Estimation of global insulin use for type 2 diabetes, 2018-30: a microsimulation analysis
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Colleges, School and Institutes
- Center for Primary Care and Outcomes Research and Center for Population Health Sciences, Departments of Medicine and of Health Research and Policy, Stanford University, Palo Alto, CA, USA; Center for Primary Care, Harvard Medical School, Boston, MA, USA. Electronic address: firstname.lastname@example.org.
- Institute of Cardiovascular Science, Division of Medicine, University College London, London, UK.
- Division of Endocrinology, Diabetes and Hypertension, Department of Medicine, Brigham and Women's Hospital, Boston, MA, USA.
- Usher Institute of Population Health Sciences and Informatics, University of Edinburgh
- Department of Internal Medicine, Section of Endocrinology, Yale School of Medicine, New Haven, CT, USA.
- Division of General Medicine, University of Michigan, Ann Arbor, MI, USA; Center for Clinical Management Research, Veterans Affairs Ann Arbor Healthcare System, Ann Arbor, MI, USA.
- Division of Tropical and Humanitarian Medicine, University of Geneva and Geneva University Hospitals, Geneva, Switzerland.
BACKGROUND: The amount of insulin needed to effectively treat type 2 diabetes worldwide is unknown. It also remains unclear how alternative treatment algorithms would affect insulin use and disability-adjusted life-years (DALYs) averted by insulin use, given that current access to insulin (availability and affordability) in many areas is low. The aim of this study was to compare alternative projections for and consequences of insulin use worldwide under varying treatment algorithms and degrees of insulin access.
METHODS: We developed a microsimulation of type 2 diabetes burden from 2018 to 2030 across 221 countries using data from the International Diabetes Federation for prevalence projections and from 14 cohort studies representing more than 60% of the global type 2 diabetes population for HbA1c, treatment, and bodyweight data. We estimated the number of people with type 2 diabetes expected to use insulin, international units (IU) required, and DALYs averted per year under alternative treatment algorithms targeting HbA1c from 6·5% to 8%, lower microvascular risk, or higher HbA1c for those aged 75 years and older.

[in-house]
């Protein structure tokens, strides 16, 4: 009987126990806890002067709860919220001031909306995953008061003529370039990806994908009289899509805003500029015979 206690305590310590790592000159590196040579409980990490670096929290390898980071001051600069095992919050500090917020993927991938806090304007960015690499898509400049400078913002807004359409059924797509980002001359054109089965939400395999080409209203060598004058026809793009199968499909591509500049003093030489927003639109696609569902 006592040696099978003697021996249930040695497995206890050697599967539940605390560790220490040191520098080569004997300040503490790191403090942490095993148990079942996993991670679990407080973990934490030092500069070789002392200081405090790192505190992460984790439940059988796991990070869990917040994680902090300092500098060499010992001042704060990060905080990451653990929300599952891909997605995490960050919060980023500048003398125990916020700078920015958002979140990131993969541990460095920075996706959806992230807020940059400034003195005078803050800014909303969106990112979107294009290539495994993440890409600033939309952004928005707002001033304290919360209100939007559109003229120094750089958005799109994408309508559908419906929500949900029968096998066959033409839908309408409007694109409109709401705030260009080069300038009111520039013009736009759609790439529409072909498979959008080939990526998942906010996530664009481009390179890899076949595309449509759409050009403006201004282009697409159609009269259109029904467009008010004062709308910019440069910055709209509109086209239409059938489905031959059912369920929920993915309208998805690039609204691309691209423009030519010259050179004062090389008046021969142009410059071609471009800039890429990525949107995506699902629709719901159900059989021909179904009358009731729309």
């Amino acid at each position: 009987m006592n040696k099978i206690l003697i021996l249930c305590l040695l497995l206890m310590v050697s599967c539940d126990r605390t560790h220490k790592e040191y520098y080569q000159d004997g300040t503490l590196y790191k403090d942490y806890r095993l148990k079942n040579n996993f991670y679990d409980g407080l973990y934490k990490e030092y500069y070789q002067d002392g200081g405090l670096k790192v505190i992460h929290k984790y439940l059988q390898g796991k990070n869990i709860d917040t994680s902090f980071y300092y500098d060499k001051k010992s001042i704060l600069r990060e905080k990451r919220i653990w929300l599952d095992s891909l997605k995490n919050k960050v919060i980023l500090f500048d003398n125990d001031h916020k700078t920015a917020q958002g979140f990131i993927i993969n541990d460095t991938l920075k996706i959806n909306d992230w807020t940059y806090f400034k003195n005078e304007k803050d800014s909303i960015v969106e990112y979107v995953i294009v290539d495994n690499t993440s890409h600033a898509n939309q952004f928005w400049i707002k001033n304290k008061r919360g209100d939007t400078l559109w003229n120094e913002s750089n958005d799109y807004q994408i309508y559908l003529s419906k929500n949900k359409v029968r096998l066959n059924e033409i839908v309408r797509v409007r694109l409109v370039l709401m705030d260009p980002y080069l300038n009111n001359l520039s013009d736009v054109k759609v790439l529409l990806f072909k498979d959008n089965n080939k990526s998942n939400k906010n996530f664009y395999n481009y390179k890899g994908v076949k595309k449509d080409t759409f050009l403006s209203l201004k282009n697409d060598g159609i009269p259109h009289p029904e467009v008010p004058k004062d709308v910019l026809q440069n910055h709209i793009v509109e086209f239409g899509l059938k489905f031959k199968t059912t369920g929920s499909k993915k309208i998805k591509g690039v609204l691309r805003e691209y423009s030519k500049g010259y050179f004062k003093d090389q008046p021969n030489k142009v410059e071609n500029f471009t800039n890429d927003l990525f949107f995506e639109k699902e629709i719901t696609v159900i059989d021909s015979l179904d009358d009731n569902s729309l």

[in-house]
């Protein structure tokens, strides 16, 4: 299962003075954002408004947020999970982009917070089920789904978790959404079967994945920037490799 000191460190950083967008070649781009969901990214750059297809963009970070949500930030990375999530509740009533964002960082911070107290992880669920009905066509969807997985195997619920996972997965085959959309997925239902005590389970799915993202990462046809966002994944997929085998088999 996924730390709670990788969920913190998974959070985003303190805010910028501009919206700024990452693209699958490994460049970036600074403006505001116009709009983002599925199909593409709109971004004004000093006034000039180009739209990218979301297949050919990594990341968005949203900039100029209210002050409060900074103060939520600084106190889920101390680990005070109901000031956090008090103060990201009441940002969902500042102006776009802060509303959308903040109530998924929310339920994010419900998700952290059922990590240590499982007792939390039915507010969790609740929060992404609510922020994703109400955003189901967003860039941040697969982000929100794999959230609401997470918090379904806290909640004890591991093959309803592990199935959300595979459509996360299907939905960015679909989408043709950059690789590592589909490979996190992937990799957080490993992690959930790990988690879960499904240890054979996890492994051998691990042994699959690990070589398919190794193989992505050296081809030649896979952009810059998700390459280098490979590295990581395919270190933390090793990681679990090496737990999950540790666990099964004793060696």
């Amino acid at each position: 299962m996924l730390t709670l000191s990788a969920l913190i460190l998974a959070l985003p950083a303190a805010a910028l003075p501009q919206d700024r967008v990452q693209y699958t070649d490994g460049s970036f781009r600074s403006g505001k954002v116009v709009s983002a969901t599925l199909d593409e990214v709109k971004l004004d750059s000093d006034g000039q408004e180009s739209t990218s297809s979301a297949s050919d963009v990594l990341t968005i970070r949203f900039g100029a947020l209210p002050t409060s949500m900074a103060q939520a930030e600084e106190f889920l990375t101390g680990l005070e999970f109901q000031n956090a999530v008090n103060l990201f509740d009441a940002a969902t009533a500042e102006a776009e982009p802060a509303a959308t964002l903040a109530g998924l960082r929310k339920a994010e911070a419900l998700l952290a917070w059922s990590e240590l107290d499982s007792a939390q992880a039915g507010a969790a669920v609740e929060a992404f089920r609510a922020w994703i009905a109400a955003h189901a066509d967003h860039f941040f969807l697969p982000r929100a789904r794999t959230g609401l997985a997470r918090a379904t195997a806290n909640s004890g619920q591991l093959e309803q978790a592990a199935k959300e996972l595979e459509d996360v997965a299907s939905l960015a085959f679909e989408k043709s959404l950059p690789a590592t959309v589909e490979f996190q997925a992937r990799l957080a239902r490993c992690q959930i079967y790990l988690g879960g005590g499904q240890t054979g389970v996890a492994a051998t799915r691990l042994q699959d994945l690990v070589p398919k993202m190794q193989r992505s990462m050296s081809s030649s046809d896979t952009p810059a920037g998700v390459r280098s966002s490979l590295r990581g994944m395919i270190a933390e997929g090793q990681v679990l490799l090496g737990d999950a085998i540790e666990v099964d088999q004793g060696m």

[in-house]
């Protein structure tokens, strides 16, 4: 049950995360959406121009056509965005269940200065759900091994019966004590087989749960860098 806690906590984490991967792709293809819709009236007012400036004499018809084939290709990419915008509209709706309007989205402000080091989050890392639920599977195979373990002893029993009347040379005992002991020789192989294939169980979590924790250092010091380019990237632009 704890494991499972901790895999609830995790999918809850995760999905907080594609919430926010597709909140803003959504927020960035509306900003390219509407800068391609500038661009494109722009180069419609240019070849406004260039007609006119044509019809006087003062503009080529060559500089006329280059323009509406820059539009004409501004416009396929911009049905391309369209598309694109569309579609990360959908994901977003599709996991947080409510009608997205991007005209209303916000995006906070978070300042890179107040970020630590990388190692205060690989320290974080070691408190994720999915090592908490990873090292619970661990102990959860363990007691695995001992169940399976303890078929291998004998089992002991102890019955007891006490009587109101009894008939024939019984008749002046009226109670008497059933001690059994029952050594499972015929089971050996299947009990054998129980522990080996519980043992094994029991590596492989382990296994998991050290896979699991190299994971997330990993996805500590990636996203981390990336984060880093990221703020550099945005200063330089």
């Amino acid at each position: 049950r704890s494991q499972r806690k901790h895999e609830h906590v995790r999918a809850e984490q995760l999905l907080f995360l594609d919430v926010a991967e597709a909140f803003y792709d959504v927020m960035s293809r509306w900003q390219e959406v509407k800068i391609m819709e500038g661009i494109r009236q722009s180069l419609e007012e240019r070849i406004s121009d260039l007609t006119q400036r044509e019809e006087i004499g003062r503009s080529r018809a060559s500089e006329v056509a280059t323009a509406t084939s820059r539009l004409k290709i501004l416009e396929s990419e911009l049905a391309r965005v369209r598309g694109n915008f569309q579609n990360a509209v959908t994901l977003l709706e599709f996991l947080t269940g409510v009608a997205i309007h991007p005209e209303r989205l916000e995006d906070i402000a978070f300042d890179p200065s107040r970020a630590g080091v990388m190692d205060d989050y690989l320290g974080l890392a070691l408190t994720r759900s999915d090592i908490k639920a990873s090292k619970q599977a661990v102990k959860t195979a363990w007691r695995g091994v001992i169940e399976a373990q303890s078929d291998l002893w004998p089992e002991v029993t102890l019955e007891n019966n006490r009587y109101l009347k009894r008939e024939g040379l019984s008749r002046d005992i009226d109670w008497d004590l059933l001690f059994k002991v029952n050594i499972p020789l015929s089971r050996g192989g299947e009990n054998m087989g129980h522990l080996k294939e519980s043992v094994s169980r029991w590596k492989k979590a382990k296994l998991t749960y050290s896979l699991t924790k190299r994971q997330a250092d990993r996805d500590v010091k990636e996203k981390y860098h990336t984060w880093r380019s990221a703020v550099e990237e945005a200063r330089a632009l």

FINDINGS: The number of people with type 2 diabetes worldwide was estimated to increase from 405·6 million (95% CI 315·3 million-533·7 million) in 2018 to 510·8 million (395·9 million-674·3 million) in 2030. On this basis, insulin use is estimated to increase from 516·1 million 1000 IU vials (95% CI 409·0 million-658·6 million) per year in 2018 to 633·7 million (500·5 million-806·7 million) per year in 2030. Without improved insulin access, 7·4% (95% CI 5·8-9·4) of people with type 2 diabetes in 2030 would use insulin, increasing to 15·5% (12·0-20·3) if insulin were widely accessible and prescribed to achieve an HbA1c of 7% (53 mmol/mol) or lower. If HbA1c of 7% or lower was universally achieved, insulin would avert 331 101 DALYs per year by 2030 (95% CI 256 601-437 053). DALYs averted would increase by 14·9% with access to newer oral antihyperglycaemic drugs. DALYs averted would increase by 44·2% if an HbA1c of 8% (64 mmol/mol) were used as a target among people aged 75 years and older because of reduced hypoglycaemia.
INTERPRETATION: The insulin required to treat type 2 diabetes is expected to increase by more than 20% from 2018 to 2030. More DALYs might be averted if HbA1c targets are higher for older adults.
FUNDING: The Leona M and Harry B Helmsley Charitable Trust.
|Journal||The Lancet Diabetes and Endocrinology|
|Early online date||21 Nov 2018|
|Publication status||E-pub ahead of print - 21 Nov 2018|